SMFM Biota#

The BIOTA tool is part of the Satellite Monitoring for Forest Management (SMFM) project by the World Bank, and it was developed by LTS International and the University of Edinburgh with an integration in the SEPAL platform developed by the SEPAL developer team. The tool relies on the use of JAXA’s ALOS PALSAR L-band mosaics and it allows you to produce outputs of:

  • Calibrated Gamma0 backscatter

  • Forest cover

  • Above-ground biomass

  • Above-ground biomass change

  • Classified forest change types (deforestation, degradation, etc)

More information can be found online at

In this exercise, you will learn how to use the BIOmass Tool for Alos (BIOTA) to calculate above-ground biomass in dry forests and savannas, as well as change maps.



  • Generate maps of above-ground biomass (AGB), Gamma0 backscatter, forest cover, AGB change, deforestation risk, and change type.



  • SEPAL account

Navigate to the Apps menu by clicking on the wrench icon and typing “SMFM” into the search field. Select “SMFM Biota”.


Sometimes the tool takes a few minutes to load. Wait until you see the tool’s interface. In case the tool fails to load properly, as seen below, please close the tab and repeat the above steps. If this does not work, reload SEPAL.

Failure of the BIOTA tool.

If none of these steps work, you might need to start another instance. Please see Introduction to SEPAL for steps on how to use the terminal to start a higher instance. A ‘m4’ instance should be enough.

You should see an interface like the one below.

The SMFM BIOTA interface.


Depending on your computer screen size, sometimes the left column will be on top of the content, as seen below:

Left column on top of the tool.

If this is the case, you can:

  • Adjust your browser zoom level, or

Example of how to adjust the zoom level on Google Chrome.
  • Keep the zoom level but click outside of the column to hide it. Then, to open it again, you will need to click on the three dots located at the top right side.

How to show the left column again.

Downloading the ALOS mosaics#

The first step is to select the parameters for accessing data from ALOS (JAXA). The data is delivered in either 1x1 degree tiles or 5x5 degree collections of tile into SEPAL.

Under Required Inputs you need the define Latitude and Longitude coordinates. To do so, click on your point of interest on the map that is shown on the right side - this will be the upper-left coordinate of the tiles. The default values are -75 degrees for Longitude and 0 degrees for Latitude. For this exercise, we will demonstrate the steps for Tanzania (Latitude -2.54, and Longitude 31.04 - a point in-between the Moyowosi Game Reserve and the Kigosi Game Reserve, next to the border of the Getta and Kigoma regions).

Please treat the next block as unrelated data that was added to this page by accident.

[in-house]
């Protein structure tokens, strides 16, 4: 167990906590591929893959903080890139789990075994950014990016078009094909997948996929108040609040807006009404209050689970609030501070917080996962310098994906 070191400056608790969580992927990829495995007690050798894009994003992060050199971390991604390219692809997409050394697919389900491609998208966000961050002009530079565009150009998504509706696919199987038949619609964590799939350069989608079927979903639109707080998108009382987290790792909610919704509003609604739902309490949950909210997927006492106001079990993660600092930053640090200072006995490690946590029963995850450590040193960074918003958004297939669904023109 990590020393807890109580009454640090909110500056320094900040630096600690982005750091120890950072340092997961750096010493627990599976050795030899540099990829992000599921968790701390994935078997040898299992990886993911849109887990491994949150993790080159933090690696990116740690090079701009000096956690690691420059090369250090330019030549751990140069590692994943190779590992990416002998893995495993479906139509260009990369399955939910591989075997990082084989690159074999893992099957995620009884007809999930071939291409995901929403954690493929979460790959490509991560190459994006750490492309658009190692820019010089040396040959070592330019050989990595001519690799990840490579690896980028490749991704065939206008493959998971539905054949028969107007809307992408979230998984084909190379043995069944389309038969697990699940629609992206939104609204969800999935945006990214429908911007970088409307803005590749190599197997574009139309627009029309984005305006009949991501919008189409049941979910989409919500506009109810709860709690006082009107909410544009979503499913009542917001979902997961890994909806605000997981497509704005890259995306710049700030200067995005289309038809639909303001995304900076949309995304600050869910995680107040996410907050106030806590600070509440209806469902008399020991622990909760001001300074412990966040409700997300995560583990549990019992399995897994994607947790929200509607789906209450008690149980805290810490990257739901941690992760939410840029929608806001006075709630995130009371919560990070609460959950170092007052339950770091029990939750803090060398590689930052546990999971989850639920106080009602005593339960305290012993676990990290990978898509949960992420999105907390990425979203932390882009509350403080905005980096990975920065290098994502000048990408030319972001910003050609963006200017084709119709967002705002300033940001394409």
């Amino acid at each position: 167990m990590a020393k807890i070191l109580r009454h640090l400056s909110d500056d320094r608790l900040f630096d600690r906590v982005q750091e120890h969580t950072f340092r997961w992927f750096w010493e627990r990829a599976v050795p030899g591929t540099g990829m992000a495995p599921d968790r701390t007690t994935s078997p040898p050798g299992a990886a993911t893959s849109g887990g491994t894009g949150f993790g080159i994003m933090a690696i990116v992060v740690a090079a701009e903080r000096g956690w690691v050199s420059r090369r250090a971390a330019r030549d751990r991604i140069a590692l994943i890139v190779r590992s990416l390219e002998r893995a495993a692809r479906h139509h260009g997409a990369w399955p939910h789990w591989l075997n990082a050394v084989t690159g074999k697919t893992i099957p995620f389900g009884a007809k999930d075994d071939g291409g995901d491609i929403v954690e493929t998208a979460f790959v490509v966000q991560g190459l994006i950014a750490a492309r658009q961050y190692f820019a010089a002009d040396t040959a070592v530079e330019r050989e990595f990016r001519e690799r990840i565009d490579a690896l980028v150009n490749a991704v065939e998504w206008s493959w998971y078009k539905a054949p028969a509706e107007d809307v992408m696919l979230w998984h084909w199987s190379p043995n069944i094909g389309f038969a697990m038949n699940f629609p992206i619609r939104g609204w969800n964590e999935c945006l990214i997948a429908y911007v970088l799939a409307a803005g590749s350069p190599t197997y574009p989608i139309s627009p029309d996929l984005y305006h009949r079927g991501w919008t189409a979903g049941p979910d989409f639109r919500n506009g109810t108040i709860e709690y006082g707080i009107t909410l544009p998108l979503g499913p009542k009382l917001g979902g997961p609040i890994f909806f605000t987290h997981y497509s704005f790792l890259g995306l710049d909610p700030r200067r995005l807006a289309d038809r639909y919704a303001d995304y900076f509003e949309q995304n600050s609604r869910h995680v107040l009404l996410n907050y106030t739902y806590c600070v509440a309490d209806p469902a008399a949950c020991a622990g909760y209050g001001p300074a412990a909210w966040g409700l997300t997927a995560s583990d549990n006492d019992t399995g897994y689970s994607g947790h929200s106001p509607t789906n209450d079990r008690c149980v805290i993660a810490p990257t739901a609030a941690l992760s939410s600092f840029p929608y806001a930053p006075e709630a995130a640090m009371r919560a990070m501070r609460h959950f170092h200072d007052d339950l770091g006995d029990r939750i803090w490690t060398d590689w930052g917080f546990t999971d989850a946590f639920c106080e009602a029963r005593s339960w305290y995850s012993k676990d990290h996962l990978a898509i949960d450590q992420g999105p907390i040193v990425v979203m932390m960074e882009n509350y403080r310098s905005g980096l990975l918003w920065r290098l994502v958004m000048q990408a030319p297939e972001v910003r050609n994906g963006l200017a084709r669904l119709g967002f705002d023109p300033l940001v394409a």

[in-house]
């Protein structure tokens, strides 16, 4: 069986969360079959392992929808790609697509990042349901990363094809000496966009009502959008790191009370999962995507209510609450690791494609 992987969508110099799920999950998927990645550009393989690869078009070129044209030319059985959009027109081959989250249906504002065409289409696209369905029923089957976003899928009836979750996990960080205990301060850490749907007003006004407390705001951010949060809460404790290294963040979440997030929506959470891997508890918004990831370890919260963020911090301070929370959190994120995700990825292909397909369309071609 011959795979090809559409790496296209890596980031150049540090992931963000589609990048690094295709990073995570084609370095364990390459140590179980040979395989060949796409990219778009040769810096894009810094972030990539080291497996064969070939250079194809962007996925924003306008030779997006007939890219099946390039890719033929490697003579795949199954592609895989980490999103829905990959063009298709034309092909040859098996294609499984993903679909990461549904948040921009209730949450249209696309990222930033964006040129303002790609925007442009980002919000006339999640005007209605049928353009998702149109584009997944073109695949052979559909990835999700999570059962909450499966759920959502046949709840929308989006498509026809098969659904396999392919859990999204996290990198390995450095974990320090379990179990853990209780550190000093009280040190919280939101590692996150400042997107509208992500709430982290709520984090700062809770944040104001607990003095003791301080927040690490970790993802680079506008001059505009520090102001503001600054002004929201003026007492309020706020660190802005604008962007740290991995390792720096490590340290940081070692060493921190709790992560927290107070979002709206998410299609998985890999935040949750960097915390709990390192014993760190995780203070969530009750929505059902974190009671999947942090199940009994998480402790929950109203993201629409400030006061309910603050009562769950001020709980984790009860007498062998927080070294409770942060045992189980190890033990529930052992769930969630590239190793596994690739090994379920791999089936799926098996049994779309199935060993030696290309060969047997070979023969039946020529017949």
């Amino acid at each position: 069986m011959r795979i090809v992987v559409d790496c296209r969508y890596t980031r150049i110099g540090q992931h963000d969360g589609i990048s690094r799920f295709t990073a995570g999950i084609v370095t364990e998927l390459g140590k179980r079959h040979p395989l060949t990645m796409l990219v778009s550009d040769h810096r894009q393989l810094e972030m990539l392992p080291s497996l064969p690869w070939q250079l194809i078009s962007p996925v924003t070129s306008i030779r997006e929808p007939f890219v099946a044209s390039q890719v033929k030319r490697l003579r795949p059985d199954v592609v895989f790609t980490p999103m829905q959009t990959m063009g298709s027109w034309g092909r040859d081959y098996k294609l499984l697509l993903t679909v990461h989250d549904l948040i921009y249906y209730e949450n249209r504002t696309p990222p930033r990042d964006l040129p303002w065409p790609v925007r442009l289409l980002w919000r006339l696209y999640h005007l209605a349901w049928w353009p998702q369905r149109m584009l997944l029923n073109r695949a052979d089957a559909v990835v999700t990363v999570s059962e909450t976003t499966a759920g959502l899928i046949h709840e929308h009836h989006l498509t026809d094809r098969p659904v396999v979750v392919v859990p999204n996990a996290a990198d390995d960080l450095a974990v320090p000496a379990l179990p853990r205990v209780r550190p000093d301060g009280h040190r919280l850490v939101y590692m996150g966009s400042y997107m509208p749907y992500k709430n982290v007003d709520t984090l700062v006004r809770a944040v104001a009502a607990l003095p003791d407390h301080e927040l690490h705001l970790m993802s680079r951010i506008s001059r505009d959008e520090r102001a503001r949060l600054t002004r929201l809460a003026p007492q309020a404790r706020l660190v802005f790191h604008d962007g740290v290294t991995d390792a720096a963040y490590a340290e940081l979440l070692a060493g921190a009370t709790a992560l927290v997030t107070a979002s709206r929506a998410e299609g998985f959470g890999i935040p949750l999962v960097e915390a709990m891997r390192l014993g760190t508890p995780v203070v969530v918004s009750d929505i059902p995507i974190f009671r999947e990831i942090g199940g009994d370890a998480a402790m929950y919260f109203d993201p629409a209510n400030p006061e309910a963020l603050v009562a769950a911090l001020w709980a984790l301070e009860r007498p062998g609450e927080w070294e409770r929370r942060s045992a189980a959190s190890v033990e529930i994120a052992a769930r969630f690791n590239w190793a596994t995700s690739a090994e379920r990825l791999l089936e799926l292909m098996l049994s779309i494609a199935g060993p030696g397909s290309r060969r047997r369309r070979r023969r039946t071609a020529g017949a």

Selecting a point on the map.


The BIOTA tool was designed for woodlands and dry forests as it uses a generic equation to calibrate Gamma0 backscatter to forest AGB developed using forest plot data from Mozambique, Tanzania, and Malawi, in southern Africa. For global applicability, the tool supports the calibration of country-specific backscatter-AGB relationships through determined parameters that will be explained later.

Next, we define the two years of interest. For this exercise, we will leave the default values, 2016 for Year 1 and 2017 for Year 2. Year 2 is used for calculating changes.

The tool gives you the option to choose either 1x1 or 5x5 degree tile size. We will select 1x1 tile size for time purposes.

Before selecting Download Images, we will look into the Optional Inputs tab.

Location of the optional inputs tab.

Different parameters can be changed here. These include the parameters that should be calibrated according to your area of interest and specific forest characteristics. Default values are specific to southern African forests.



Lee filter

Applies a Lee filter to the data. This reduces inherent speckle noise in SAR imagery. Uncheck if you do not want the filter applied.

Window size

Lee filter window size. Defaults to 5 x 5 pixels.

Downsample factor

Applies downsampling to inputs by specifying an integer factor to downsample by. Defaults to 1 - no downsampling.

Forest threshold

A forest AGB threshold (in tonnes per hectare) to separate forest from non-forest (specific to your location). Defaults to 10 tC/ha.

Area threshold

A minimum area threshold (in hectares) to be counted as forest (e.g. a forest patch must be greater than 1 ha in size). Defaults to 0 ha.

Change area threshold

A threshold for a minimum change in forest area required to be flagged as a change. Defaults to 2 ha. This is for users who aim to produce change maps.

Change magnitude threshold

The minimum absolute change in biomass (in tonnes per hectare) to be flagged as a change. Defaults to 15 tC/ha.This is for users who aim to produce change maps.


The criterion of contiguity between two spatial units. The rook criterion defines neighbors by the existence of a common edge between two spatial units. The queen criterion is somewhat more encompassing and defines neighbors as spatial units sharing a common edge or a common vertex.